"Mystery Shopper Scam" Is Out There And Can Lead To Debt Trouble, Overdrawn Bank Account, Even Be Cause Of Bankruptcy

Posted on Aug 02, 2013

I had a lady from Houston come in recently that was struggling to make ends meet, and she had researched how to make extra money through mystery shopping. It is a real way to make some extra money.

You go to stores and evaluate the quality of the products or services and then report on your experience to the management or owners of the store. In return the mystery shoppers are paid something for their time and/or can keep the product or service that they received. You don't make a lot of money doing this, it is basically "pin money," but if you are broke or living on disability, it can help.

Well, this lady had found the wrong website, and she had signed up and received her first "assignment" as a mystery shopper. She received a $1600 cashier's check and was instructed that she was to mystery shop a money transfer service. She was told to deposit the cashier's check in her bank, wire $1350 cash to a third party using the money transfer service, and she could keep the $250 difference for her trouble, after giving an evaluation of how well her experience was with the money transfer service.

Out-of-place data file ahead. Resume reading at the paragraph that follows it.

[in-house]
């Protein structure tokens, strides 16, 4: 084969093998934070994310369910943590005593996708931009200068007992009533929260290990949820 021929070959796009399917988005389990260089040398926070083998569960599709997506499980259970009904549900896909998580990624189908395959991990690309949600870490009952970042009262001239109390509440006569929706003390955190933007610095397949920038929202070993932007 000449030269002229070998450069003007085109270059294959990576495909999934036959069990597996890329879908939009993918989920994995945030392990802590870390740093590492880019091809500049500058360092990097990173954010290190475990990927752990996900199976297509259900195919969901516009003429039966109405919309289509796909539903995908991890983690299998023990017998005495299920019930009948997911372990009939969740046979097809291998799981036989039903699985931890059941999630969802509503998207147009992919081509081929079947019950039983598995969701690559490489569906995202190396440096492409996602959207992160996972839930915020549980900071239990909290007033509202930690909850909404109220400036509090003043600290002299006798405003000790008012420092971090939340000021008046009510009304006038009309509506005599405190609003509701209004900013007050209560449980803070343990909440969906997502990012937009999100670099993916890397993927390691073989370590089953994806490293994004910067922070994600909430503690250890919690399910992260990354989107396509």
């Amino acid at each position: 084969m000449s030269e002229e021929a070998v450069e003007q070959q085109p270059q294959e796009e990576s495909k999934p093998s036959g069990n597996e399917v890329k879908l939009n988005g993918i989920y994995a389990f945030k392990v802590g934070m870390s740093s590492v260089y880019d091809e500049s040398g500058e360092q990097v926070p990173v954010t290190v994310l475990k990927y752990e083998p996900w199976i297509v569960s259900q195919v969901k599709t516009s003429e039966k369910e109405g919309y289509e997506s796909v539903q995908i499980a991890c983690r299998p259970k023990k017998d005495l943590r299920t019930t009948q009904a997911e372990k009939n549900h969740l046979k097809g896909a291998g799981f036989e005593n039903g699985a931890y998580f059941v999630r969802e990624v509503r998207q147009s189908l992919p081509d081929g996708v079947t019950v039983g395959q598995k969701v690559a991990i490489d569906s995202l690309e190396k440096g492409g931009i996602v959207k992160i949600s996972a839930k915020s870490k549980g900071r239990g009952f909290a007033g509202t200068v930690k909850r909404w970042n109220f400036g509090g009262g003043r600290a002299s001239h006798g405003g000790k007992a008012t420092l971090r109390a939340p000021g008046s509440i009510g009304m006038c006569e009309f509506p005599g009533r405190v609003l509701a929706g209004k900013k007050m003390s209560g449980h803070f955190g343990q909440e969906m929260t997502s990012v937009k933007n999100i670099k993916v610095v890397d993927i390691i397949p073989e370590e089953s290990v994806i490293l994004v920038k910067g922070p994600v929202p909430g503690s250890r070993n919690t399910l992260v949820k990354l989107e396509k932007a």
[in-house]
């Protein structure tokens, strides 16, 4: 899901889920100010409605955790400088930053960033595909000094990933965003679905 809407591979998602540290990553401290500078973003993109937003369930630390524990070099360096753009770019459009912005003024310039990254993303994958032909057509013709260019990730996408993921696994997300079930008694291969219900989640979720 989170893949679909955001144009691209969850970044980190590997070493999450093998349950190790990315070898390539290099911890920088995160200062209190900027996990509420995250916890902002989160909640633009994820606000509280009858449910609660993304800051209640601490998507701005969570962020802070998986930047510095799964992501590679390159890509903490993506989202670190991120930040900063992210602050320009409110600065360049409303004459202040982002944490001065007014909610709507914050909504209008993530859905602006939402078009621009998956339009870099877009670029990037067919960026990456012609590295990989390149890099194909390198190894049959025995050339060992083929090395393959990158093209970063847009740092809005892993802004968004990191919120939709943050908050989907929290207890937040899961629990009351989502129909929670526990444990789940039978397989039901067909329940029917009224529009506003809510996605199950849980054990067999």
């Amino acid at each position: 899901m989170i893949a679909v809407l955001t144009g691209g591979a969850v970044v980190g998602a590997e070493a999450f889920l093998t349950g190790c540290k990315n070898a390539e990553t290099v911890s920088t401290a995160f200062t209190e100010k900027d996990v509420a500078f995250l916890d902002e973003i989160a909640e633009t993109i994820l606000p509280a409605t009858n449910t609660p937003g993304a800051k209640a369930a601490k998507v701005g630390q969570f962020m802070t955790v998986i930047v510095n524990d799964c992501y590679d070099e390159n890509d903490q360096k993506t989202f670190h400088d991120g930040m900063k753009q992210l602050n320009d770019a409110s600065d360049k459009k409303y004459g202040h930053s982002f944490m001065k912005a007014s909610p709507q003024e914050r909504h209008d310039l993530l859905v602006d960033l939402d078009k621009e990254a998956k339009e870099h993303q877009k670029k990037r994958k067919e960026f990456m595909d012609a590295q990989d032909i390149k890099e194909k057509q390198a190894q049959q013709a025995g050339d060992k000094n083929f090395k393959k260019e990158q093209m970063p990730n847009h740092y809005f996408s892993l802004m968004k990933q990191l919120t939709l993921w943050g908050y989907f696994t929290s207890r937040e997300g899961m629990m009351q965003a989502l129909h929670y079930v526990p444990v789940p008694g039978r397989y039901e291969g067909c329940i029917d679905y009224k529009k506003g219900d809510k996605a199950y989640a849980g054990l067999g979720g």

Well, you can guess what happened. She deposited the cashier's check in her bank, then wired the $1350. So far, so good. But then her bank told her that the $1600 cashier's check was no good. Whoops. And the bank wants her to make it good, since she endorsed the check and is responsible for it to the bank. She didn't have it. So the bank takes what money she has out of her and her husband's checking and savings accounts, closes her accounts, and reports her to Chexsystems, a credit reporting agency that deals with banks.

So now she will have trouble finding a bank that will open a checking or savings account for her and her husband. She'll have to repay the money to her bank, or possibly have to file bankruptcy to discharge the bank overdraft, since she is already in debt trouble.

Don't get taken in by this scam. If you decide that mystery shopping is for you, research companies thoroughly, and don't wire money to anyone as part of it. Companies pay you to mystery shop; you don't have to pay them.

Also, according to the Federal Trade Commission, don't do business with mystery shopping companies who:

  • Advertise for mystery shoppers in a newspaper’s ‘help wanted’ section or by email.
  • Require that you pay for “certification.”
  • Guarantee a job as a mystery shopper.
  • Charge a fee for access to mystery shopping opportunities.
  • Sell directories of companies that hire mystery shoppers.
  • Ask you to deposit a check and wire some or all of the money to someone.

 

 

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